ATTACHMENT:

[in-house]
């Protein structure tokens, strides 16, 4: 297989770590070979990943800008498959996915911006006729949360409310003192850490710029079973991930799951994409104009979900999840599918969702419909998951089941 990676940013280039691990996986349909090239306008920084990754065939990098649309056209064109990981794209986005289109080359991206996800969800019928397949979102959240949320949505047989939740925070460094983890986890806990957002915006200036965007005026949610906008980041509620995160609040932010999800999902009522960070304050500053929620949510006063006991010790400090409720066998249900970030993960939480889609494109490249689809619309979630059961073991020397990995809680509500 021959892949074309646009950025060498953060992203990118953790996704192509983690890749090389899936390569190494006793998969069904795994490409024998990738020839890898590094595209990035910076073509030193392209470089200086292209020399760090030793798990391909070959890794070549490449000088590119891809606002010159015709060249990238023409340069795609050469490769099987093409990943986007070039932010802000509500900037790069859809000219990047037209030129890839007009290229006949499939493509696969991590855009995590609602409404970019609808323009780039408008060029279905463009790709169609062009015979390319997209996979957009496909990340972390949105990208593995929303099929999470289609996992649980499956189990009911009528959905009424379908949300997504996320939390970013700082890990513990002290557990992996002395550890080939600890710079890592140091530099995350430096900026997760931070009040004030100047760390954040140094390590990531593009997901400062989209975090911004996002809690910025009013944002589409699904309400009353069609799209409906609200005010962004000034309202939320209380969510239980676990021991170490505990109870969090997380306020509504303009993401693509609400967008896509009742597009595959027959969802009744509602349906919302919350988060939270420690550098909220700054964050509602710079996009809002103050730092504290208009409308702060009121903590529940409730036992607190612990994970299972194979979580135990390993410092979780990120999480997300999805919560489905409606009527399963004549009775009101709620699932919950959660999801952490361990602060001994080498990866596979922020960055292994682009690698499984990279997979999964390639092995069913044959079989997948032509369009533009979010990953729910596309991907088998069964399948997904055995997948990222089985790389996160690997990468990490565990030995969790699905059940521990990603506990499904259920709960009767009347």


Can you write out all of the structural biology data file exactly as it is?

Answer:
[in-house]
């Protein structure tokens, strides 16, 4: 297989770590070979990943800008498959996915911006006729949360409310003192850490710029079973991930799951994409104009979900999840599918969702419909998951089941 990676940013280039691990996986349909090239306008920084990754065939990098649309056209064109990981794209986005289109080359991206996800969800019928397949979102959240949320949505047989939740925070460094983890986890806990957002915006200036965007005026949610906008980041509620995160609040932010999800999902009522960070304050500053929620949510006063006991010790400090409720066998249900970030993960939480889609494109490249689809619309979630059961073991020397990995809680509500 021959892949074309646009950025060498953060992203990118953790996704192509983690890749090389899936390569190494006793998969069904795994490409024998990738020839890898590094595209990035910076073509030193392209470089200086292209020399760090030793798990391909070959890794070549490449000088590119891809606002010159015709060249990238023409340069795609050469490769099987093409990943986007070039932010802000509500900037790069859809000219990047037209030129890839007009290229006949499939493509696969991590855009995590609602409404970019609808323009780039408008060029279905463009790709169609062009015979390319997209996979957009496909990340972390949105990208593995929303099929999470289609996992649980499956189990009911009528959905009424379908949300997504996320939390970013700082890990513990002290557990992996002395550890080939600890710079890592140091530099995350430096900026997760931070009040004030100047760390954040140094390590990531593009997901400062989209975090911004996002809690910025009013944002589409699904309400009353069609799209409906609200005010962004000034309202939320209380969510239980676990021991170490505990109870969090997380306020509504303009993401693509609400967008896509009742597009595959027959969802009744509602349906919302919350988060939270420690550098909220700054964050509602710079996009809002103050730092504290208009409308702060009121903590529940409730036992607190612990994970299972194979979580135990390993410092979780990120999480997300999805919560489905409606009527399963004549009775009101709620699932919950959660999801952490361990602060001994080498990866596979922020960055292994682009690698499984990279997979999964390639092995069913044959079989997948032509369009533009979010990953729910596309991907088998069964399948997904055995997948990222089985790389996160690997990468990490565990030995969790699905059940521990990603506990499904259920709960009767009347």